May 6, 2007

Due process denied
By Briggs Cunningham

To the Editor,

At the WOWMD 1041 water permit hearing on March 28, 2007, people wishing to express opposition were denied due process.

At previous Planning Commission and BOCC hearings, speakers have been allowed to make their points. Even on well-attended hearings, the unwritten practice was for the public to sign up and donate time to other speakers. On March 28, during lunch, just prior to Public Comment, a new rule was imposed: "10 minutes for organizations, 3 minutes for individuals." Even worse, this rule was not applied equally.

The applicant's paid consultant was allowed to speak at leisure about how trout death caused by lack of water was not all that bad because trout will "come back." Some opposing speakers were allowed to discuss general topics for more than 10 minutes. Other speakers trying to illustrate specific deficiencies were forced to describe complex subjects in less than 10 minutes.

The BOCC has the difficult task of presiding over land use decisions. Care must be taken to create a record, follow LURs, and allow due process. But the ultimate purpose of a hearing is the presentation of all pertinent facts and opinions so that commissioners can make the most informed decision possible. Speakers should not be challenged to reduce complex ideas to 30-second sound bites.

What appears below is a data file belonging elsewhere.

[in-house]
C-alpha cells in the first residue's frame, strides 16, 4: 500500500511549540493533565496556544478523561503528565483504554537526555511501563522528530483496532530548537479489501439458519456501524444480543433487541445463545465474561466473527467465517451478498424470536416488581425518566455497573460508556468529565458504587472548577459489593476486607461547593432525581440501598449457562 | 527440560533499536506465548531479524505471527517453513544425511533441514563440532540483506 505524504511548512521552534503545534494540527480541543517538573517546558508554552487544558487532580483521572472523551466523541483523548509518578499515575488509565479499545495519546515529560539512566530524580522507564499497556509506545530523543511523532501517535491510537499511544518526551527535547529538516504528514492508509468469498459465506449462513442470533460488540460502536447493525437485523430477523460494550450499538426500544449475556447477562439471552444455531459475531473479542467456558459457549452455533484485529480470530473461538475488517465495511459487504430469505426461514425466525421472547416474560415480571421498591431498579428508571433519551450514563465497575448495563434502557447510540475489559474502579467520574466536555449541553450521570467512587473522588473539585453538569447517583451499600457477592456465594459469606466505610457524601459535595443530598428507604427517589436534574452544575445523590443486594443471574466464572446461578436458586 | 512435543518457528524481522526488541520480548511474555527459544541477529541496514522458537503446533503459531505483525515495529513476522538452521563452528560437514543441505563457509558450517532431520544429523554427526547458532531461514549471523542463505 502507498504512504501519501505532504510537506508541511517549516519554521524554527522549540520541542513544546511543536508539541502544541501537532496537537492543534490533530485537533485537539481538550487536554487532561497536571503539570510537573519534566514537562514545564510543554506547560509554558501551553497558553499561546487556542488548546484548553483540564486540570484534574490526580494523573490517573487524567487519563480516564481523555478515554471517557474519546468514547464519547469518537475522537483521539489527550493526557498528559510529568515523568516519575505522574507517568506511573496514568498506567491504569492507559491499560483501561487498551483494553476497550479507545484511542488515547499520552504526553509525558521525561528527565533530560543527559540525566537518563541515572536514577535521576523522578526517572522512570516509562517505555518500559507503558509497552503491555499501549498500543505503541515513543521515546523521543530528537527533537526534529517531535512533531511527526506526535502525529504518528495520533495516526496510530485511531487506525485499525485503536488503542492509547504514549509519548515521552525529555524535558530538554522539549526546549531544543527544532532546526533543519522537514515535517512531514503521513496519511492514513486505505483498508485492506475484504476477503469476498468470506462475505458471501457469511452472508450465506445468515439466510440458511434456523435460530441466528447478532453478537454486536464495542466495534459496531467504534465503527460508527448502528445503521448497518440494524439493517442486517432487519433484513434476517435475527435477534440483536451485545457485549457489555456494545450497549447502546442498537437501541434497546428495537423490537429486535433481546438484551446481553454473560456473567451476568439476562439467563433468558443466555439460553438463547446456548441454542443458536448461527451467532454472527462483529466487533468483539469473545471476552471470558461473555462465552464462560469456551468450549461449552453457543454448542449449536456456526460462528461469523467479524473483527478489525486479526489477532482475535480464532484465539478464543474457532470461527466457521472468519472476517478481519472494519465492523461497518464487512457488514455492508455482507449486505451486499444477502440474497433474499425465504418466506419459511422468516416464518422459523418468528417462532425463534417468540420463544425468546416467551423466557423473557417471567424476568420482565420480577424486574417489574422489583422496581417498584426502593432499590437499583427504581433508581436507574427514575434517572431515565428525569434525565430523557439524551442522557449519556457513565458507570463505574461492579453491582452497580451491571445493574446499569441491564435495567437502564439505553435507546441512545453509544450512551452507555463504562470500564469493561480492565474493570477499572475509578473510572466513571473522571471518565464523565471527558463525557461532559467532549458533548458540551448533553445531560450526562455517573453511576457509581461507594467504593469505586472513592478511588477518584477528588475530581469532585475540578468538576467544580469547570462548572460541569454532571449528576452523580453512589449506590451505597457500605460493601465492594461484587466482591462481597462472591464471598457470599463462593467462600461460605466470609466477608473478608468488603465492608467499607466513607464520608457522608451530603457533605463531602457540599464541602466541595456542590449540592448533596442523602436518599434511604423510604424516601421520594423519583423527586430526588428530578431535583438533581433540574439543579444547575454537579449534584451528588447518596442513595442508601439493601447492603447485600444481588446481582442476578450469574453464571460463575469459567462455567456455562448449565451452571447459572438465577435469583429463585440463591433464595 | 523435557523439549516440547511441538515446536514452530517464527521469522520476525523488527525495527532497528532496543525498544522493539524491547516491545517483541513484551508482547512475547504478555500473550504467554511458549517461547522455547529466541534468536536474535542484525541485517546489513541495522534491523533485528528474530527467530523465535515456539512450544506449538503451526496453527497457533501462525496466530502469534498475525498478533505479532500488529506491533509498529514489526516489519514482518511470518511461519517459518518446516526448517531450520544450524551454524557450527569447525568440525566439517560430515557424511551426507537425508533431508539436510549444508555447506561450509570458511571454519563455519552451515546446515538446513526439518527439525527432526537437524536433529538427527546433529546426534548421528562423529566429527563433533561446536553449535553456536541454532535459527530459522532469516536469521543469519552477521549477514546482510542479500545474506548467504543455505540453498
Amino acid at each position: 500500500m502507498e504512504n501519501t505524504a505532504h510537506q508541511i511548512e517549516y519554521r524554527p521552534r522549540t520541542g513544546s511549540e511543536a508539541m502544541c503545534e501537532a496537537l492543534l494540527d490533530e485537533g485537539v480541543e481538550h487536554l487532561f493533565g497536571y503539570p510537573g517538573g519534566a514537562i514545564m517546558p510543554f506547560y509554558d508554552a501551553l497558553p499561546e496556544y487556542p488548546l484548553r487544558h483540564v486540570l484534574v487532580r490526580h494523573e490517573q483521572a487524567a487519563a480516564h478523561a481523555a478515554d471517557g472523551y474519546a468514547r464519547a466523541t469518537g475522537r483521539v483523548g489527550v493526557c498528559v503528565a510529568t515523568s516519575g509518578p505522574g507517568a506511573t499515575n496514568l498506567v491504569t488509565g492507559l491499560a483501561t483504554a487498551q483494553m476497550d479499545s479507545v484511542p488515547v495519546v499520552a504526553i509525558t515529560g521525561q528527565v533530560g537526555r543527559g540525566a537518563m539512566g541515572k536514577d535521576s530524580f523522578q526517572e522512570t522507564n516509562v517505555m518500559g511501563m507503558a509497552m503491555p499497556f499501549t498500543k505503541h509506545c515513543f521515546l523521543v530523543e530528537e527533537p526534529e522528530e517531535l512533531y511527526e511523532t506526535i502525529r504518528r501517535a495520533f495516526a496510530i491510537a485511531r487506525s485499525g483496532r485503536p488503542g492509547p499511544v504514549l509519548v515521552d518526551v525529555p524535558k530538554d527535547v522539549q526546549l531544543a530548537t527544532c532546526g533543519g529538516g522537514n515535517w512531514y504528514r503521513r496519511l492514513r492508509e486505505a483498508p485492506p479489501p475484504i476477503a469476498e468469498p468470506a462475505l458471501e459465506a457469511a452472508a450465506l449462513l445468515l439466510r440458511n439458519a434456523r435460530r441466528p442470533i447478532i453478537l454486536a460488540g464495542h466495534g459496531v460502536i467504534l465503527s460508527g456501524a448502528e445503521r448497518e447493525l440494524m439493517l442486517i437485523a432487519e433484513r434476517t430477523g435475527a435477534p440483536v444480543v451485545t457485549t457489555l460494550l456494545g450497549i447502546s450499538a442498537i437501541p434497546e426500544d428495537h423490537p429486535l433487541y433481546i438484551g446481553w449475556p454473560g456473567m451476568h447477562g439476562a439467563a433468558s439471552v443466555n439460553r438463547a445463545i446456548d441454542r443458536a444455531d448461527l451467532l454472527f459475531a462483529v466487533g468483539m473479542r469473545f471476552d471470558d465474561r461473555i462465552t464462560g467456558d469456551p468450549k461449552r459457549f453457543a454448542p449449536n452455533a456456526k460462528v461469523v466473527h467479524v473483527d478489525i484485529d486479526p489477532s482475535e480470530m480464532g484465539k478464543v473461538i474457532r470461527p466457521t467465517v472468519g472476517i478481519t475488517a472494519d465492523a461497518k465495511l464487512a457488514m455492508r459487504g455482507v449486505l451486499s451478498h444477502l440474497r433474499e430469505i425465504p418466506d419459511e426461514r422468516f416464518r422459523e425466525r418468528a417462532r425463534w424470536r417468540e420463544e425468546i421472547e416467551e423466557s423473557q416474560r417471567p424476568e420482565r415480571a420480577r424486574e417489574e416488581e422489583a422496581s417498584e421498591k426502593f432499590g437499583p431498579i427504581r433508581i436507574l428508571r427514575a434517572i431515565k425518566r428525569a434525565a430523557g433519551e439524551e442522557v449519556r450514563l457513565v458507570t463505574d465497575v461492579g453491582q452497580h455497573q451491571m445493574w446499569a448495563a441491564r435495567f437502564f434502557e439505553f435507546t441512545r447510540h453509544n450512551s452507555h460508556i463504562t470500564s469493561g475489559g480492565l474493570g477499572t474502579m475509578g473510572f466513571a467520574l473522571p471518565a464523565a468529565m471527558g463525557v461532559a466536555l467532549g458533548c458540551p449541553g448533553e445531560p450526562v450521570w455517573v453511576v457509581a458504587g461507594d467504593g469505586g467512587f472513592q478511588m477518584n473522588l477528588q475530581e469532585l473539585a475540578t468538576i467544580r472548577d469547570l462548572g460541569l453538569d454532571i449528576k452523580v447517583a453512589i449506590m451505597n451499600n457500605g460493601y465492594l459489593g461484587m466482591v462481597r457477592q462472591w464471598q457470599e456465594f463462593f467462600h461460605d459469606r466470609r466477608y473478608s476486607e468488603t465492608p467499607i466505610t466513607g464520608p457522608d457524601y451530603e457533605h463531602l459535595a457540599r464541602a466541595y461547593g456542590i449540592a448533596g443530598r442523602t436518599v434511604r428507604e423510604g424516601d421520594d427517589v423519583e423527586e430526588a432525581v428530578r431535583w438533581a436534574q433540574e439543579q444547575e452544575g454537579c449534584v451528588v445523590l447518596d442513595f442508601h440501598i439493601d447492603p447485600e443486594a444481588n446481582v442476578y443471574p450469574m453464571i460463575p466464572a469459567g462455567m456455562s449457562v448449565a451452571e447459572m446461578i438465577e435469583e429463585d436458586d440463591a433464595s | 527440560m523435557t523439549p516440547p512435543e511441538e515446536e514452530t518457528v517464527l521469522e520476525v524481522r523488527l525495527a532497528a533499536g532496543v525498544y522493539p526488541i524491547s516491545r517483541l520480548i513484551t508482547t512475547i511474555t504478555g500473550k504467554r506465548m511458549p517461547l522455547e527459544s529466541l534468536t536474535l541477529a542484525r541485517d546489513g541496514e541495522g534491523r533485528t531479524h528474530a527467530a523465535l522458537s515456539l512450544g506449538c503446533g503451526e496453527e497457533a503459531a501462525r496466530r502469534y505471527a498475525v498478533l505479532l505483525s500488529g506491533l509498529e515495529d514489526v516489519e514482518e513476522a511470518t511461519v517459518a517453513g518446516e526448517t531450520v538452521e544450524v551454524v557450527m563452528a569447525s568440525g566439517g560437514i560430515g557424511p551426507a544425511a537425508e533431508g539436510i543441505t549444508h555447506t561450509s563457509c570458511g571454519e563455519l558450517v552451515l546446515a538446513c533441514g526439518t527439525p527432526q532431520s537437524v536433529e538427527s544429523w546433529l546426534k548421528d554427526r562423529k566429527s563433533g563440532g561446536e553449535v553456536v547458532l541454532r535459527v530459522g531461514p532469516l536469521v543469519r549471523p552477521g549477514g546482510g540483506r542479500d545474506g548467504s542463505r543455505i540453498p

In January, Commissioner Tighe asked, "Where are all the people who live along Elk Creek?" Well, those people showed up almost 100 strong on Wednesday and because of their large turnout, testimony was limited.

It is ironic that the fact of 100 people showing up was used by the BOCC to limit testimony for their point of view.

There are significant facts on this issue that have not been discussed. I hope that the BOCC would consider reopening Public Comment at the next 1041 hearing.

Let the people speak.

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